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Fostering creativity and innovation - Limes projects
One series of projects that fosters creativity and innovation in both the recreation andfields, are based on a common theme. In the case of Archeon in 2015, this theme is the Roman Limes. The Limes was the northern border of the Roman empire and reached from Britain to the Middle East. Parts of the Limes have been placed on the Unesco World Heritage list (like Hadrian's Wall and the German part of the Limes). In the Netherlands, several projects by local governments, businesses and institutions have come together with the common goal of adding the Dutch part of the Limes to the Unesco World Heritage list as well.
With the insights and help provided by the OpenArch project, Archeon has been able to play a key role in placing the local in an international context. Several Limes projects have taken place in the course of the project, below are outlined a number of case studies.
As the Dutch Limes is no longer visible in the , since there are no ruins of buildings above ground, several initiatives have been put forward in order to increase visibility. Examples include an outline of a Roman Castellum in the centre of Utrecht; Roman watchtowers along the Limes (Fort Vechten, Leidsche Rijn); or an abstract representation of a Castellum in Leiden (Matilo).
In Alphen a/d Rijn, near Archeon, the city council wanted a landmark with the same purpose. As part of an OpenArch seminar and lecture, students of Leiden University were asked to give suggestions for the design and use of a Roman watchtower. One of the suggestions was actually not to build a tower at all, but another visibly Roman landmark. After going back to the city council, the decision was made to design and build the profile of a Roman centurion. This landmark would be visible and, more importantly, instantly recognisable from the nearby motorway. This permanent addition to the landscape would not have been possible without the OpenArch project.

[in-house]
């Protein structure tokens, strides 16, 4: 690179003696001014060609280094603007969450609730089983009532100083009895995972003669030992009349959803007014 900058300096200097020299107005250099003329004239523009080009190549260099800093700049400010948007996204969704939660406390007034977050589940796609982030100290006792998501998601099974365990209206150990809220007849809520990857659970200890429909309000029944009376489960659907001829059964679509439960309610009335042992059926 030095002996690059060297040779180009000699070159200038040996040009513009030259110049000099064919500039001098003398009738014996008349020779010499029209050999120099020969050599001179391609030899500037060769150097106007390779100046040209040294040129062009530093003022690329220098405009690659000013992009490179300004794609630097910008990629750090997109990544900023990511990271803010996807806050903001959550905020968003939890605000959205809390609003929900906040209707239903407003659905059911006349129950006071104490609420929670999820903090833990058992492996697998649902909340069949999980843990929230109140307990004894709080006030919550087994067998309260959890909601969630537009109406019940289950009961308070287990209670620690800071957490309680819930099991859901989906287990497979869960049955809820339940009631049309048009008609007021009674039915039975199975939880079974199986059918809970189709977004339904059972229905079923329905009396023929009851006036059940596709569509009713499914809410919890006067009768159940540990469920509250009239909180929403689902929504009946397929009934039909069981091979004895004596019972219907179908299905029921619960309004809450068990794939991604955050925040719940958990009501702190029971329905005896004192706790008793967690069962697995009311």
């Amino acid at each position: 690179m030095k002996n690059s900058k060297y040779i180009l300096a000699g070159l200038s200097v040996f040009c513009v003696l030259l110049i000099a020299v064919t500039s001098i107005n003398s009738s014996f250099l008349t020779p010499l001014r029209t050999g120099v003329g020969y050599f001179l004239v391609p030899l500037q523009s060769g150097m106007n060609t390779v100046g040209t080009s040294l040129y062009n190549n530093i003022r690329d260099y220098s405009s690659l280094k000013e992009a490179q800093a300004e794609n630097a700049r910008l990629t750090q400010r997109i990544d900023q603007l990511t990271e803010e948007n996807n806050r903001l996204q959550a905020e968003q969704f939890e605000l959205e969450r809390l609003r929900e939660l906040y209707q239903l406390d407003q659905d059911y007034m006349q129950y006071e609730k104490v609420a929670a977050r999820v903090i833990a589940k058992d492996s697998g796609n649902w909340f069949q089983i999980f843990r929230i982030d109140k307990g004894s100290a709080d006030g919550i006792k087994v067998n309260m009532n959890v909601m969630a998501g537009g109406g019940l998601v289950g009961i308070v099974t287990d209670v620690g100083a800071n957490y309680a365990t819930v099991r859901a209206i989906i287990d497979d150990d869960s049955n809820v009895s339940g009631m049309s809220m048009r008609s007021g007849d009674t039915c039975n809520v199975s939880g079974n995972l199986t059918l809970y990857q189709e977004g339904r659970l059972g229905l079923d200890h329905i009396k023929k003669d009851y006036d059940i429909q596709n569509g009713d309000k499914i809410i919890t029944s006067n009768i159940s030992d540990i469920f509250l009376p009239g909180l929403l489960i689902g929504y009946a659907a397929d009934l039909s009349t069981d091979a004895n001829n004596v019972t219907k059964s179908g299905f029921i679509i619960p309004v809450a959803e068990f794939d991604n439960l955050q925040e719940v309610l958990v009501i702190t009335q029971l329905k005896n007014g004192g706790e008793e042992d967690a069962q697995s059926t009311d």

A popular past time in the Netherlands is running. Either for personal training, or with the goal of running (half) marathons. There is a national which involves walking for 4 days/evenings (avond vierdaagse). As part of increasing public awareness of the Roman history of the Netherlands and the Limes in particular, the part of this event that took part in Alphen a/d Rijn 18-21 may 2015 was called 'Roman Runs' and ran through Archeon. With funding from the local government, the runners were invited to dress up in Roman clothing and join Archeon staff in running through the city and site.
Reconstructions and Crowdfunding
One way the Limes can be made visible and an experience for the public, is through the use of water. The story of the Netherlands is inextricably linked to water and ships. A number of ships from the Roman era have been found in the Netherlands, including a number from Zwammerdam. A reproduction of one of these ships was made in 1994, but has suffered 20 years of wear and tear.
As part of the initiatives to increase public awareness of the Roman past and the Limes in particular, a crowdfunding campaign through voordekunst.nl was initiated, to try and raise the necessary funds to repair the. It resulted in a number of articles in the press and attention paid to the project online. Also, with assistance from the local government, a canopy was erected to safeguard the reconstruction and allow repairs to be made. Along with an informative sign, it has become a permanent addition to the visitors experience, showing not just the historical processes involved in daily life, but also the modern process of reconstruction and repair.
Roman Maritime Museum concept
An extension of the concept of using Roman ships as the image of the Dutch stretch of the Limes, Archeon has spent some time working on a concept in conjunction with (local) government. The Roman Maritime Museum would be the hub of a national push for recognition of the unique nature of the Dutch Limes.
In the Roman Museum at Archeon, temporary exhibits regularly showcase specific archaeological sites, explore themes related to (Roman) local history and place these themes in a national and international context. Visitors are invited to see the local site as part of a broader whole, not just regionally, but globally.
This project has been funded with support from the European Commission. This publication [communication] reflects the views only of the author, and the Commission cannot be held responsible for any use which may be made of the information contained therein.
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